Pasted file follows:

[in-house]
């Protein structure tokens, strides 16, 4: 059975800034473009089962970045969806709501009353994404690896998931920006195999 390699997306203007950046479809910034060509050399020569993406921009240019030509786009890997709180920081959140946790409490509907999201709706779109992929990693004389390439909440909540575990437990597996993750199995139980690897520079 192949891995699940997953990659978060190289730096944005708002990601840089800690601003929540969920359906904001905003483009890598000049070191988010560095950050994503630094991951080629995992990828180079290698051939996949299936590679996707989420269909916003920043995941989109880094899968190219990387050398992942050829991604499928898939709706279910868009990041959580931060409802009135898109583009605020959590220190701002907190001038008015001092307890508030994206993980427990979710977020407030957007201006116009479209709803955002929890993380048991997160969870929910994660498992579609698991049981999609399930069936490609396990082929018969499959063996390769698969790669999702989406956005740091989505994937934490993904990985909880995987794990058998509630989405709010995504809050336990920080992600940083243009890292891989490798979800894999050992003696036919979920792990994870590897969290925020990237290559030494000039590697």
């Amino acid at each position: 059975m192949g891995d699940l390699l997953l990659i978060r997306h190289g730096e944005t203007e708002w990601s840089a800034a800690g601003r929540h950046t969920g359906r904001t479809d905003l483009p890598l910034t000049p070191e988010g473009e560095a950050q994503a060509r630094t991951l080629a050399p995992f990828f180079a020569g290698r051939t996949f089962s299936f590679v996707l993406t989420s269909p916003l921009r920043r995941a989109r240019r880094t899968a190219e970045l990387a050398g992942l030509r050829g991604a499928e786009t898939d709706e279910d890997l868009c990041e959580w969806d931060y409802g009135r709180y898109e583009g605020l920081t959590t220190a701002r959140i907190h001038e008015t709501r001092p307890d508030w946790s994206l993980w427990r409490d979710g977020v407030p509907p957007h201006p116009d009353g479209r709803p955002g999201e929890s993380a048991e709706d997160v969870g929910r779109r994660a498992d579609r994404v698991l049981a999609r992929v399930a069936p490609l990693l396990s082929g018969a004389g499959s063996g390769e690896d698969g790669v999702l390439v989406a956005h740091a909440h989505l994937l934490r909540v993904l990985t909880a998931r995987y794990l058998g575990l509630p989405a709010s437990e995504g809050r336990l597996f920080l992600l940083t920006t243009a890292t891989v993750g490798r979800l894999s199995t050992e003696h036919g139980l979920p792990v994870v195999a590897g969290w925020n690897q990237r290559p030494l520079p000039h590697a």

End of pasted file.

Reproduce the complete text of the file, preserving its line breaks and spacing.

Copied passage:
[in-house]
């Protein structure tokens, strides 16, 4: 059975800034473009089962970045969806709501009353994404690896998931920006195999 390699997306203007950046479809910034060509050399020569993406921009240019030509786009890997709180920081959140946790409490509907999201709706779109992929990693004389390439909440909540575990437990597996993750199995139980690897520079 192949891995699940997953990659978060190289730096944005708002990601840089800690601003929540969920359906904001905003483009890598000049070191988010560095950050994503630094991951080629995992990828180079290698051939996949299936590679996707989420269909916003920043995941989109880094899968190219990387050398992942050829991604499928898939709706279910868009990041959580931060409802009135898109583009605020959590220190701002907190001038008015001092307890508030994206993980427990979710977020407030957007201006116009479209709803955002929890993380048991997160969870929910994660498992579609698991049981999609399930069936490609396990082929018969499959063996390769698969790669999702989406956005740091989505994937934490993904990985909880995987794990058998509630989405709010995504809050336990920080992600940083243009890292891989490798979800894999050992003696036919979920792990994870590897969290925020990237290559030494000039590697």
């Amino acid at each position: 059975m192949g891995d699940l390699l997953l990659i978060r997306h190289g730096e944005t203007e708002w990601s840089a800034a800690g601003r929540h950046t969920g359906r904001t479809d905003l483009p890598l910034t000049p070191e988010g473009e560095a950050q994503a060509r630094t991951l080629a050399p995992f990828f180079a020569g290698r051939t996949f089962s299936f590679v996707l993406t989420s269909p916003l921009r920043r995941a989109r240019r880094t899968a190219e970045l990387a050398g992942l030509r050829g991604a499928e786009t898939d709706e279910d890997l868009c990041e959580w969806d931060y409802g009135r709180y898109e583009g605020l920081t959590t220190a701002r959140i907190h001038e008015t709501r001092p307890d508030w946790s994206l993980w427990r409490d979710g977020v407030p509907p957007h201006p116009d009353g479209r709803p955002g999201e929890s993380a048991e709706d997160v969870g929910r779109r994660a498992d579609r994404v698991l049981a999609r992929v399930a069936p490609l990693l396990s082929g018969a004389g499959s063996g390769e690896d698969g790669v999702l390439v989406a956005h740091a909440h989505l994937l934490r909540v993904l990985t909880a998931r995987y794990l058998g575990l509630p989405a709010s437990e995504g809050r336990l597996f920080l992600l940083t920006t243009a890292t891989v993750g490798r979800l894999s199995t050992e003696h036919g139980l979920p792990v994870v195999a590897g969290w925020n690897q990237r290559p030494l520079p000039h590697a």